India is a market global giants can't ignore. And low promoter holdings at a score of India's most respected companies, many of them a part of India's biggest conglomerates, make them sitting ducks for prospective raiders, global or Indian. That foreign institutional investors (FIIs) and private equity (PE) players are sitting on chunks of shares-in many cases their collective holding is more than the promoter group itself-makes for a compelling case for a corporate raid from within or without. And of course there are those blue-chips that have no promoter, and are deemed to be "professionally-run". Have a look at the menu on display: HDFC (Housing Development Finance Corporation), the pioneer in home finance, which has also spawned a bank. It has no promoter, and a string of FIIs are clutching onto close to 68 per cent of the institution's equity. Then there's engineering and construction giant Larsen & Toubro (L&T), a professionally-run company in which banks, financial institutions (FIs), mutual funds (MFs) and FIIs collectively hold a little over 55 per cent. And there's a long list of companies in key sectors like it services, infrastructure, automobiles, cement, metals and banking where the promoters' stake is dwarfed by the holdings of institutional players. "The worry is for companies whose business doesn't depend on promoters and who have huge assets and a strong brand name," says Ambareesh Baliga, Vice President, Karvy Stockbroking.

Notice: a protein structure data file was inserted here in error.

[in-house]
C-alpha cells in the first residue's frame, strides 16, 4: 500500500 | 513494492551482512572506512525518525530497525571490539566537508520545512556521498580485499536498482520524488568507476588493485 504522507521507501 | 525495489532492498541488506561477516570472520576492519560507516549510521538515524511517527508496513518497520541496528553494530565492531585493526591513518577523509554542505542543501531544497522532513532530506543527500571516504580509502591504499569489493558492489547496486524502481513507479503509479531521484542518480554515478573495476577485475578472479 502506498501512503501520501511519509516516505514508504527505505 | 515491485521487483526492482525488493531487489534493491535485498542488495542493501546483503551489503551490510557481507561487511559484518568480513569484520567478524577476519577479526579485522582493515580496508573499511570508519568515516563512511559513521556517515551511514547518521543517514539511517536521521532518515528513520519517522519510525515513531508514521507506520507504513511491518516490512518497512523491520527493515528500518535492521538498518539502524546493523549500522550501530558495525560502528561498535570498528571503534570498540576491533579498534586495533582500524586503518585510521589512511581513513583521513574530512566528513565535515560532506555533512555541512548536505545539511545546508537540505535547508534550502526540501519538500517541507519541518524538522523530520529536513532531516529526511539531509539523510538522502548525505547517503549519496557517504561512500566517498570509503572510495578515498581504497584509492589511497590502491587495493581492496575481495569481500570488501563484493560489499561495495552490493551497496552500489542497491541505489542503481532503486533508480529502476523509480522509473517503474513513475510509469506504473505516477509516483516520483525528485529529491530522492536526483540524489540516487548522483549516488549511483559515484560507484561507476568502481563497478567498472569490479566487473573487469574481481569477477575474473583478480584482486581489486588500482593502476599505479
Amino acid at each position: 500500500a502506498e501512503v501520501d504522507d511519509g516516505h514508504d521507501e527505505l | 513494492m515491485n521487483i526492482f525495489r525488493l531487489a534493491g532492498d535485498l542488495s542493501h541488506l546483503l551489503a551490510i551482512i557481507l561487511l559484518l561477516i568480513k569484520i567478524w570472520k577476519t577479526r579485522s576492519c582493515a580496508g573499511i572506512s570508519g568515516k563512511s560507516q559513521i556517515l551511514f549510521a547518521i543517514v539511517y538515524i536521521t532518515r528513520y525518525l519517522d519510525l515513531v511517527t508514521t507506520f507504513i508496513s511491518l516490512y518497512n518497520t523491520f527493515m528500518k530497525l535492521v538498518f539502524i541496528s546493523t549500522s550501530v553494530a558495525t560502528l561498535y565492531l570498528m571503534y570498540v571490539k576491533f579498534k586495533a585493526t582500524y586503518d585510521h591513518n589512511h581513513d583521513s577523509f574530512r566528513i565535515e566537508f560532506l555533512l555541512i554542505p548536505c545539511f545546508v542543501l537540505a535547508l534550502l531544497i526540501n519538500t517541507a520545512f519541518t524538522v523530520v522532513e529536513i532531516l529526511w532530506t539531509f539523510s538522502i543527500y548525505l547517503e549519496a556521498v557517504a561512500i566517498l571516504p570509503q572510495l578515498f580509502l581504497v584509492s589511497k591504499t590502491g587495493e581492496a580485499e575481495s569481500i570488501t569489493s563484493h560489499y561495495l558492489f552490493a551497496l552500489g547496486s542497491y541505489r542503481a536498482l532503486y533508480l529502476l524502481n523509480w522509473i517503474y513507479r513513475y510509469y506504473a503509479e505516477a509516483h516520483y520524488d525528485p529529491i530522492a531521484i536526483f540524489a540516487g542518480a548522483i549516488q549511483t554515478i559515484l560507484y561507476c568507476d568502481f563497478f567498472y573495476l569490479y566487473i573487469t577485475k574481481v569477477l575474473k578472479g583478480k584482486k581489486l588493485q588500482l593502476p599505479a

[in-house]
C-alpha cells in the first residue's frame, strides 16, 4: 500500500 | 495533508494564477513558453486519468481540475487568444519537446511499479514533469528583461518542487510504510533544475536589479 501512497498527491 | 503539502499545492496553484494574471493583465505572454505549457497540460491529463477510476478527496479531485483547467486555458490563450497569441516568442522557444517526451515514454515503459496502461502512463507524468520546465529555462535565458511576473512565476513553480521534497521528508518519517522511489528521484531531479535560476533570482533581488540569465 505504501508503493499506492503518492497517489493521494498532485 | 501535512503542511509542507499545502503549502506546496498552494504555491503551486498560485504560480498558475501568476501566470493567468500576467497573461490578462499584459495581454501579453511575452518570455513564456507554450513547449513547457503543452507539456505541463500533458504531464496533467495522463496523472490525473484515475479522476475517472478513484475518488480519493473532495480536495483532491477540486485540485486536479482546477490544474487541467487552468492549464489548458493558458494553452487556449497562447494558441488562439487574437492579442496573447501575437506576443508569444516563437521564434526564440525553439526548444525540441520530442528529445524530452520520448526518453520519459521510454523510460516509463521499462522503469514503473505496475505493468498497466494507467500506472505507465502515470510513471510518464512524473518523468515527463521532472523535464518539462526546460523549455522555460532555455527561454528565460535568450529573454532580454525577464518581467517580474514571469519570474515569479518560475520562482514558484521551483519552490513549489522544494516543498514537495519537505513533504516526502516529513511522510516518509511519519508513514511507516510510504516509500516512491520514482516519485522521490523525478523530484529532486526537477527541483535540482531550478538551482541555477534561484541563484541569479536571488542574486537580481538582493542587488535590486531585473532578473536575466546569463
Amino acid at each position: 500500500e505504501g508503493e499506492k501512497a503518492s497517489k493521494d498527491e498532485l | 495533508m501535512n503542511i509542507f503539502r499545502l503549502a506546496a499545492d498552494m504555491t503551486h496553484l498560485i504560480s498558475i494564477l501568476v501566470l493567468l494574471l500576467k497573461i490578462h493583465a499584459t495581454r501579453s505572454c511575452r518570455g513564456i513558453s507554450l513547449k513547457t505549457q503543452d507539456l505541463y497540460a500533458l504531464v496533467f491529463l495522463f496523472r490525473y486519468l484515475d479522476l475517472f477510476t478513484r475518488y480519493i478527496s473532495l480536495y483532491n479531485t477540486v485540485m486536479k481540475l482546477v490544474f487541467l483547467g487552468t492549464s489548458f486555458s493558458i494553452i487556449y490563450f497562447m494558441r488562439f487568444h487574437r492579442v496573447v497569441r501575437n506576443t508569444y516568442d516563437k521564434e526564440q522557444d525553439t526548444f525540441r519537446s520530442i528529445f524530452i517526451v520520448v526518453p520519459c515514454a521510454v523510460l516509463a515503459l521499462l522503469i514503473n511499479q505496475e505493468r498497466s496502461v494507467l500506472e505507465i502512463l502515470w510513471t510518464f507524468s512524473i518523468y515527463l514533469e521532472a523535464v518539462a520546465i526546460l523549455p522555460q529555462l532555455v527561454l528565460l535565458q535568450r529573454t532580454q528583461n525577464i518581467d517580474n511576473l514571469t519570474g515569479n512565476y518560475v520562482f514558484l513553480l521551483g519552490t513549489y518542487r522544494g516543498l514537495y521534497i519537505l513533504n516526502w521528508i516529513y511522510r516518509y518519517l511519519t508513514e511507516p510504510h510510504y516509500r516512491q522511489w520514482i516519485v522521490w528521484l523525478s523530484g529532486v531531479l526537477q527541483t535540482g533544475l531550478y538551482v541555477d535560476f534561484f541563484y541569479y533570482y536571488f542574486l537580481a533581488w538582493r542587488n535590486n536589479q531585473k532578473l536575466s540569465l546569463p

The first high-profile unfriendly attempt at an acquisition can be traced back to non-resident Indian tycoon Swraj Paul in the early 1980s when he had a go at Escorts and DCM. However, he had to beat a hasty retreat thanks to resistance from startled Indian business houses and the draconian Foreign Exchange Regulation Act (FERA, which was finally dust-binned in 2000). The late Manu Chhabria met with some success, acquiring professionally-run companies like Shaw Wallace and Dunlop (ironically, another predator, the UB Group's Vijay Mallya, took over Shaw Wallace last year after Chhabria's death).
To be sure, the low promoter holdings of Indian family businesses have invited persistent interest from wannabe raiders. And that activity has intensified in the past six years. In 2000, a corporate greenhorn Abhishek Dalmia picked up 10.5 per cent in Gesco Corp., the real estate arm of Great Eastern Shipping, via his Delhi-based investment firm Renaissance Estates. He went on to make an open offer to acquire 45 per cent of the company, but the Mahindras threw their hat in with a counter-offer at a higher price. After a few more offers and counter-offers, the Mahindras and the Sheths of GE Shipping settled to buy out Dalmia's 10.5 per cent stake. Dalmia didn't get the company, but he made a killing (a 50 per cent appreciation of his original investment), as did minority shareholders.
Arun Natarajan is the Founder of Venture Intelligence, which tracks private equity and venture capital in India and Indian-founded companies worldwide. View sample issues of Venture Intelligence India newsletters and reports.